Towards the end of our first cycle of Atari A to Z, we came across an interesting little first-person maze game called Way Out, developed by Paul Edelstein and published by Sirius Software.
That game got a sequel! And like all good sequels, it provides more of the same, but better. Specifically, it provides split-screen competitive two-player action (with an optional AI-controlled computer opponent) and an unconventional but nonetheless effective control scheme that provides us with one of the earliest ever examples of “strafing” in 3D.
It’s also a very early example of a game that George “The Fat Man” Sanger contributed to; his distinctive music was a mainstay of ’90s PC gaming and beyond, so it’s interesting to see where his “roots” lie!
Find a full archive of all the Atari A to Z videos on the official site.
The MoeGamer Awards are a series of “alternative” awards that I’ve devised in collaboration with the community as an excuse to celebrate the games, experiences and fanbases that have left a particular impression on me in 2018. Find out more and leave a suggestion here!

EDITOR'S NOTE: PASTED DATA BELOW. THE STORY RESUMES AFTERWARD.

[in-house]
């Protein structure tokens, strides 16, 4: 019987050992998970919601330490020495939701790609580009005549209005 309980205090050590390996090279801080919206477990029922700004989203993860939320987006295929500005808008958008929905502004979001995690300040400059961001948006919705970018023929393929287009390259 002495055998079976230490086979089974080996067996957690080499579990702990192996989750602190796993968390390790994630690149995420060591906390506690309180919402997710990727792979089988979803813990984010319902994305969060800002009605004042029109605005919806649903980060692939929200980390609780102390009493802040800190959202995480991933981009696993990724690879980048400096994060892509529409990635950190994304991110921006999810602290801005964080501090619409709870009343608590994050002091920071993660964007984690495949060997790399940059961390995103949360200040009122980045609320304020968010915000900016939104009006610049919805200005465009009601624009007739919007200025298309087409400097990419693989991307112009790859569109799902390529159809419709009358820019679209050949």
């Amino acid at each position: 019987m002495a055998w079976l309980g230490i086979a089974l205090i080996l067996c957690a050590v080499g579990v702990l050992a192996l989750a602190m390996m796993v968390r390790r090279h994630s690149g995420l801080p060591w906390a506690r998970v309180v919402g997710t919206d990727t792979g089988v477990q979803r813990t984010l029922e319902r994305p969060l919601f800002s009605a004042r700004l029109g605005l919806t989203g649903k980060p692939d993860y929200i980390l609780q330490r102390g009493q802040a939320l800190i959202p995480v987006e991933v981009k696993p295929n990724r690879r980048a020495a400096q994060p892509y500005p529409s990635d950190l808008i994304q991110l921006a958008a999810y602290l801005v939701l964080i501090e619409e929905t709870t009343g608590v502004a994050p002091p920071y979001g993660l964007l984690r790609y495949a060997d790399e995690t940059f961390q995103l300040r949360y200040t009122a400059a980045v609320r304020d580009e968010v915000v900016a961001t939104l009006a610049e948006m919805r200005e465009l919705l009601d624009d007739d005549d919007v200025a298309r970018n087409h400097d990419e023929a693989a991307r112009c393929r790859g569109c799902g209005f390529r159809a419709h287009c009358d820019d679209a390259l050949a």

This award was suggested by The Night Owl from The Late Night Session.
Retro gaming can be a bit of a minefield at times.
Sometimes you’ll return to a game you absolutely adored in your youth only to discover that it’s an unplayable garbage fire by modern standards, for all manner of reasons.
And sometimes you’ll pick up a game that you really enjoyed in years gone by, only to discover that age has been extremely kind to it — and it’s actually even better from a modern perspective than it was originally. I’ve come across a few games like that recently, but if I had to pick one, ooh, ooooooh….
And the winner is…
Continue reading The MoeGamer Awards 2018: The Least “Retro” Retro Game
One of the things I find kind of interesting about how gaming culture in general has developed over time is how people feel about “arcade games”.